Mercedes Casanellas, who is El Salvadoran, and her British-born, U.S.-based husband, Richard Cushworth, welcomed their son five weeks early at a hospital in her home country, but they soon realized something was "off" with the baby. Cushworth, who runs an evangelical Christian mission in El Salvador, was out of the country during their baby's birth, but Casanellas began to grow suspicious shortly after the baby was born, because he looked a little darker than he had been the day before. She took her infant home, breastfed him and took care of him, but her suspicions increased. Not only was the baby darker than he was at birth, but he didn't really resemble either Mom or Dad, and relatives began questioning whether he was really their baby.
The couple eventually had DNA tests conducted on their small family, and it was discovered he was indeed not their biological child. They feared their son had been switched out purposely at the delivering hospital (and the doctor who delivered has been investigated for possible baby trafficking), but a round of additional tests that were done on the other mothers who had male babies that day revealed it was likely an honest mistake — a devastating one, to be sure, but there was likely no malicious intent.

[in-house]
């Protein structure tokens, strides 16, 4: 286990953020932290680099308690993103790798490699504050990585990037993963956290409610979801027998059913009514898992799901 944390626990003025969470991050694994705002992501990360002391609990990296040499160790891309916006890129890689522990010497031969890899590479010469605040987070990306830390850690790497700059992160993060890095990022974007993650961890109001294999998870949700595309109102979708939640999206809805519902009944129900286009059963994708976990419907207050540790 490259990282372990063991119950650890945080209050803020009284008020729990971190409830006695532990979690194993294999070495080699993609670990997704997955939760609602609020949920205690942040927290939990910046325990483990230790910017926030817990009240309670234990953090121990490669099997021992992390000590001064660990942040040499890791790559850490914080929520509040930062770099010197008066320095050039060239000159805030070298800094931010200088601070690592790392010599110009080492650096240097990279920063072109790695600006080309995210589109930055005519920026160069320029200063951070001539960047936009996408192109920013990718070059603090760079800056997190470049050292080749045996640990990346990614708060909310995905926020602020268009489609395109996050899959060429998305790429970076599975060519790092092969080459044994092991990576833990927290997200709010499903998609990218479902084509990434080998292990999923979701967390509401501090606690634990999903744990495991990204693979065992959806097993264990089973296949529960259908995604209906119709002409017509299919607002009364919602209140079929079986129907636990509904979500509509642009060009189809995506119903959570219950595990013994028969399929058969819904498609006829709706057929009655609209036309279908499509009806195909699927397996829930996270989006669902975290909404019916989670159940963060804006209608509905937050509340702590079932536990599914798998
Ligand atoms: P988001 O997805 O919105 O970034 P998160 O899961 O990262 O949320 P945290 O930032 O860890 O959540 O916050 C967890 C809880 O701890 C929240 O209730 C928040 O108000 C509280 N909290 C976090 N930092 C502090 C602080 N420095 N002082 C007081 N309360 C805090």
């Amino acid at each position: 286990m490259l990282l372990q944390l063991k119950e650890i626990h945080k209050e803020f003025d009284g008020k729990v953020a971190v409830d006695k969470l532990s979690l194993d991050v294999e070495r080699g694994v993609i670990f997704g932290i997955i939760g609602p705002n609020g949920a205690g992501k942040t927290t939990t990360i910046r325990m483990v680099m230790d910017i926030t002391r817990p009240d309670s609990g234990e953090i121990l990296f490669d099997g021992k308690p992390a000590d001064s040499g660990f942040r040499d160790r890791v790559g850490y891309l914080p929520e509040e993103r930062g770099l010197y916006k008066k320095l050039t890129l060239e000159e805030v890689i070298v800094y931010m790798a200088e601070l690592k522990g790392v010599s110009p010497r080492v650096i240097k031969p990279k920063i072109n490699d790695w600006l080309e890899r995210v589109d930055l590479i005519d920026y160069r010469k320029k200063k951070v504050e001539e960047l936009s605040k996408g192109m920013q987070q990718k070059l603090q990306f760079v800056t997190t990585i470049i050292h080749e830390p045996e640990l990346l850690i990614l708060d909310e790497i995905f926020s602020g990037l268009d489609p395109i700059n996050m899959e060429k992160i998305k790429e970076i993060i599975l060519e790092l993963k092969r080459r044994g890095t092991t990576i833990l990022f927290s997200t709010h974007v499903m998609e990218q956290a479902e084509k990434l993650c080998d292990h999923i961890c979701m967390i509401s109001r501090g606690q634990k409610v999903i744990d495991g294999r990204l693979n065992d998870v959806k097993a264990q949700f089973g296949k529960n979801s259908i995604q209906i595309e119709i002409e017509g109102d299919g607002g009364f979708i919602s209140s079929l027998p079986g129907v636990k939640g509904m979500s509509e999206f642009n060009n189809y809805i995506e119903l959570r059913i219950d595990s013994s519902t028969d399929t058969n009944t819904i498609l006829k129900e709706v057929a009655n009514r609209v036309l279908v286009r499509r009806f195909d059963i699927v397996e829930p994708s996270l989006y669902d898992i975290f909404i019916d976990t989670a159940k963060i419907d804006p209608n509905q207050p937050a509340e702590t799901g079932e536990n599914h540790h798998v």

Happily, Cushworth and Casanellas were reunited with their lost boy and returned the baby they'd been raising back to his own biological mother and father.
Can we give a big "hell yeah" to this mom and dad for following their instincts? Gut feelings, especially if you're a parent, are usually best not ignored, and even if a different truth or reality isn't dug up, you will at least know all avenues were explored. For example, so many parents have pressed on, because even though a child was deemed fine by a doctor, he really had a health issue that needed to be treated.
And while it's easy to just accept things the way they are, it takes a lot of motivation and bravery to speak up when something just doesn't seem right. These parents were prepared to love the baby they brought home if his biological parents couldn't be located, but they also knew they had to at least try to find their own infant if it was possible.
In the U.S., infants being switched at birth is pretty unlikely, as hospitals have stringent policies in place, and both the mom and baby get slapped with matching hospital bracelets once the child has arrived. That said, it's still a situation where you can imagine how this mom and dad felt when they realized their baby had been switched at birth. Fortunately there was no child trafficking going on, and they were able to be reunited with their child, but those moments when they had to track down the other family had to be extremely stressful.
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